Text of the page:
On February 24, 2022, Russia invaded Ukraine in a full-scale operation. The ongoing conflict has persisted for over 700 days, approaching to an estimated 200,000 fatalities. The invasion of Ukraine has left a devastating impact on the rest of the world. This conflict has tremendously shaken the world order.

The war is considered by many as one of the last colonial wars, between colonialist Russia and its former colony Ukraine. The war has awakened the international community into a state of heightened political engagement, a phenomenon rooted in the enduring East-West geopolitical divide that has been exacerbated by the deteriorating US-China relationship.

In East Asia, in light of the deepening China-Russia partnership and the ongoing conflict in Ukraine, East Asian states, including Japan, are compelled to reevaluate China’s geopolitical aspirations and risk assessment frameworks critically. Given that the sovereignty of an aspiring Western state has been violated, it is worth considering whether this could happen to a Western-oriented country such as Japan. Also, a further reason to be alert is the 7.2% nominal increase in China’s defense budget from 2022 to 2023.

Russia, on the other hand, would be highly interested in an escalation of tensions in the Indo-Pacific, such as in the case of the Senkaku Islands or the case of Taiwan, for the purpose of reshaping the US’ strategic priorities by benefiting from a potential decrease in resources allocated to Ukraine.

The Ukraine war has forced Japan to make a gradual increase of investments in upgrading military capabilities, as China’s provocations in the last years have also intensified and given the deepening Sino-Russian partnership. Given both of these issues, Japan proposed in December 2022 a five-year plan in order to increase defense spending to reach 2% of its GDP. Despite this decision creating problems with the state budget, public opinion was generally positive about the news. Governments have used the conflict between Russia and Ukraine as justification for accelerating their armaments buildup. Furthermore, Japan seeks to expand security cooperation with the US, and, additionally, foster a more robust partnership with South Korea and the Philippines.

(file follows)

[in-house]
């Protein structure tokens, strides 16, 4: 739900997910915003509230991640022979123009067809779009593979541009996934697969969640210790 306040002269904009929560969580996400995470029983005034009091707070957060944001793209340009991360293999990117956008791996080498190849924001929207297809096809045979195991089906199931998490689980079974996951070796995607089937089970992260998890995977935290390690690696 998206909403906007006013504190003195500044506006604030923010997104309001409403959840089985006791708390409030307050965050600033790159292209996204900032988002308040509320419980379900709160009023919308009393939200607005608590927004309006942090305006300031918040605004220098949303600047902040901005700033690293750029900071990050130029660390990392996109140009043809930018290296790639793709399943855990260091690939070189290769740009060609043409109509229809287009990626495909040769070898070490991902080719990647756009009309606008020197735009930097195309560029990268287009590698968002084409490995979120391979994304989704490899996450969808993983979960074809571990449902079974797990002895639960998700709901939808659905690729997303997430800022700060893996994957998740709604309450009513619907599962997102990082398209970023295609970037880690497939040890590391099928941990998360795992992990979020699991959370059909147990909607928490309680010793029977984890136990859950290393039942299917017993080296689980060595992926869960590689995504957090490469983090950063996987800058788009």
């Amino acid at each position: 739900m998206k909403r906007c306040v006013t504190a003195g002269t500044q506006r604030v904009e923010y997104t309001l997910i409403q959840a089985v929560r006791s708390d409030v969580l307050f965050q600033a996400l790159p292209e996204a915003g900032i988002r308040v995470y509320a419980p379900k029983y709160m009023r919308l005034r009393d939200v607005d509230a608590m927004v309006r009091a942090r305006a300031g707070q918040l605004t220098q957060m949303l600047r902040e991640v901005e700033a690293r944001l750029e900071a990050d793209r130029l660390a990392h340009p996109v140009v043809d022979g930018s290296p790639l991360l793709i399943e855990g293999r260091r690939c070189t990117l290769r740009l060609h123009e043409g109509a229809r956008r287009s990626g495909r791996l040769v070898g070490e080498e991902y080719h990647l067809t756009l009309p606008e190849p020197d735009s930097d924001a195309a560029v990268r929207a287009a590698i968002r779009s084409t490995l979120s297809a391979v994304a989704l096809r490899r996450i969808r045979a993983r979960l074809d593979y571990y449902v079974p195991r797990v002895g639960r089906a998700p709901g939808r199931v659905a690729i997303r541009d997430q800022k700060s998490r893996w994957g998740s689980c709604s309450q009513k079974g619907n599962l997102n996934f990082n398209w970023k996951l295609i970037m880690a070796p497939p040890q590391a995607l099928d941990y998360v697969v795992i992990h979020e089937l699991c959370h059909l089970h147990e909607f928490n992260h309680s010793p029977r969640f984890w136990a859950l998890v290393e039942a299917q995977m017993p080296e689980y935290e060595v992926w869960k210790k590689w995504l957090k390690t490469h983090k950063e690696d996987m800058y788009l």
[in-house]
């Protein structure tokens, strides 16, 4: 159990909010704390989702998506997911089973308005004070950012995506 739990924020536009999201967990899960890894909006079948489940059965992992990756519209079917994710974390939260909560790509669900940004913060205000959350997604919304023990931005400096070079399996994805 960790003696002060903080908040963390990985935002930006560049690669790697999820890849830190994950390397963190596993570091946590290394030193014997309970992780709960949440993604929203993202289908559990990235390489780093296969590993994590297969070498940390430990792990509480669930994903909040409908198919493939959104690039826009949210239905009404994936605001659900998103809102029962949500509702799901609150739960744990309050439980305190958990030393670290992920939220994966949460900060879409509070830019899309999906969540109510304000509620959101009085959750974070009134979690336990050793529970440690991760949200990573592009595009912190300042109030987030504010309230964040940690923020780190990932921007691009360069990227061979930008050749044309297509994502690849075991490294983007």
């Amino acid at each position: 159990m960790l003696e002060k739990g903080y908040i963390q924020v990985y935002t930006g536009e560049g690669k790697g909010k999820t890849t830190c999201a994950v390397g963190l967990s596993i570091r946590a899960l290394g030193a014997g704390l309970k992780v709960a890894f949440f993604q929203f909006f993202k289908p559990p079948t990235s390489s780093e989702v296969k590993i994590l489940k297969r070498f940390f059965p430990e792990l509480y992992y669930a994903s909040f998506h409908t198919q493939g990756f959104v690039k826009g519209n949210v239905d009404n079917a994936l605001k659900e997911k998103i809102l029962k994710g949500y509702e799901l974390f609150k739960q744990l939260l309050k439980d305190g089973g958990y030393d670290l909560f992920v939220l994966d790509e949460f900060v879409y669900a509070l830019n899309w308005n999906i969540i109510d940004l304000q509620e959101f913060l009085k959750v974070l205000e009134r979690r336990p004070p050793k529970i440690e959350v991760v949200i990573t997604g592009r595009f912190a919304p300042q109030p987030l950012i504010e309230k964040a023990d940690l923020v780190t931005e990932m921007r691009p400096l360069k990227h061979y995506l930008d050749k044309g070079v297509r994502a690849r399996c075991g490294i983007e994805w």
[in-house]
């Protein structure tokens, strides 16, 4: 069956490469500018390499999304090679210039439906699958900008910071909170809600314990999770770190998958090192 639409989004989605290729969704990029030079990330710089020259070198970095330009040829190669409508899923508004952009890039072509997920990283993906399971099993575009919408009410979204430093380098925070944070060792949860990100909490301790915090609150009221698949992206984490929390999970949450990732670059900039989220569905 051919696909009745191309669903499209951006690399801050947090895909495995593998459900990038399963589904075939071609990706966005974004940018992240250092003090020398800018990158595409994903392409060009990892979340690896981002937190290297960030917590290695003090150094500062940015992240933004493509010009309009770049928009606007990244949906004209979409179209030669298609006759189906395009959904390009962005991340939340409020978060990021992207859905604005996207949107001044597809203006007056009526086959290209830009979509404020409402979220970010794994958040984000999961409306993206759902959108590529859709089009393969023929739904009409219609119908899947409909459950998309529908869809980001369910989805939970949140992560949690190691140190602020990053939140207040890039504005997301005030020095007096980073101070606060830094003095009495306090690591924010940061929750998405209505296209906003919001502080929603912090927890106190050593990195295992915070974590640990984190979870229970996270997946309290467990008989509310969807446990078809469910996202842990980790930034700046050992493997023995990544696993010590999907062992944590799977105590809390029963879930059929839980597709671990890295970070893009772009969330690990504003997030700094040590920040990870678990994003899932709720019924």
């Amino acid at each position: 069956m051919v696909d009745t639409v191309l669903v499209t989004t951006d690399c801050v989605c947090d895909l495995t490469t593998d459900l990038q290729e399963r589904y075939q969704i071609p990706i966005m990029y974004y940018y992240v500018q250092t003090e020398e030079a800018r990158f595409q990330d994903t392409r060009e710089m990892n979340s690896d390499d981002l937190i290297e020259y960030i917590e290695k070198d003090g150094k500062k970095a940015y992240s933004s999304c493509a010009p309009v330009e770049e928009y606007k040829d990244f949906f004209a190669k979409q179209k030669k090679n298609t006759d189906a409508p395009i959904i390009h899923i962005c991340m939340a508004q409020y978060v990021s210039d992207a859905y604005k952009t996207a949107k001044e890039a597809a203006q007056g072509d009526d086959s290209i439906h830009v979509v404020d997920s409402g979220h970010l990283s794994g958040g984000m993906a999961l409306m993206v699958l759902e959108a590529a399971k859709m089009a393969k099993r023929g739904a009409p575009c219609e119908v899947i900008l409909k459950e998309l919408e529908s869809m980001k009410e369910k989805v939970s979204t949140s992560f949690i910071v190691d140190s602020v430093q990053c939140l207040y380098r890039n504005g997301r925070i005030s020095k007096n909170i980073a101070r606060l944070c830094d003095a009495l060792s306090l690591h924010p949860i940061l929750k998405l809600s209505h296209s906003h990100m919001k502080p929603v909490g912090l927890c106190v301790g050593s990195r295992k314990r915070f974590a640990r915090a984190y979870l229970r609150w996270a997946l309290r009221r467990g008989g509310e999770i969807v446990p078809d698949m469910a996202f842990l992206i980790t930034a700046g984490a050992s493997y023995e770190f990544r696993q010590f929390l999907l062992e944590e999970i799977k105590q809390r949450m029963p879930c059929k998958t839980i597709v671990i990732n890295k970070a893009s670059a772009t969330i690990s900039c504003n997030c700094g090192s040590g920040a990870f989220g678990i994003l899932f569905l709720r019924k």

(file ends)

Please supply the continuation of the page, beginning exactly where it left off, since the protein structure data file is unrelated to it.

What Russia’s attack on Ukraine demonstrated was that smaller nations can be more optimistic about defending themselves if they are prepared and remain determined, which could be compared to China’s role as the powerhouse and Japan’s role as the smaller nation in the case of the Senkaku Islands conflict. This reasoning infers that the world is currently emerging into a period of potential defensive advantage.

Given what was seen in Ukraine and the increasing tensions in East Asia, the United States is expected to place a heightened emphasis on the self-defense capabilities of its key allies in the Indo-Pacific region. In particular Japan, a key ally in the Indo-Pacific region.

Awareness of the risk

The ongoing Russia-Ukraine War has caused the Senkaku Islands to attract more attention, bringing the Senkaku Islands conflict into stark relief. Forcing Japan to strengthen its military capabilities and tighten its security cooperation with the United States in response to the rising tensions in East Asia and the possibility of Chinese aggression. These steps show how vulnerable Japan is becoming and how determined it is to protect its territorial integrity.

Asian States, including Japan, have been made aware of the conflict of the possibility of a neighborly attack. The violation of Ukraine’s sovereignty has underscored the risks of appeasement and non-resistance. This has led to a review of risk assessment frameworks and an increase in the significance of self-defense.

China is likely attentive to the international response to the Russo-Ukrainian conflict, which could shape China’s future choices in similar territorial conflicts, including the Senkaku Islands dispute. The international’s community reaction, especially Western Countries, could serve as a barometer to measure possible answers to its actions.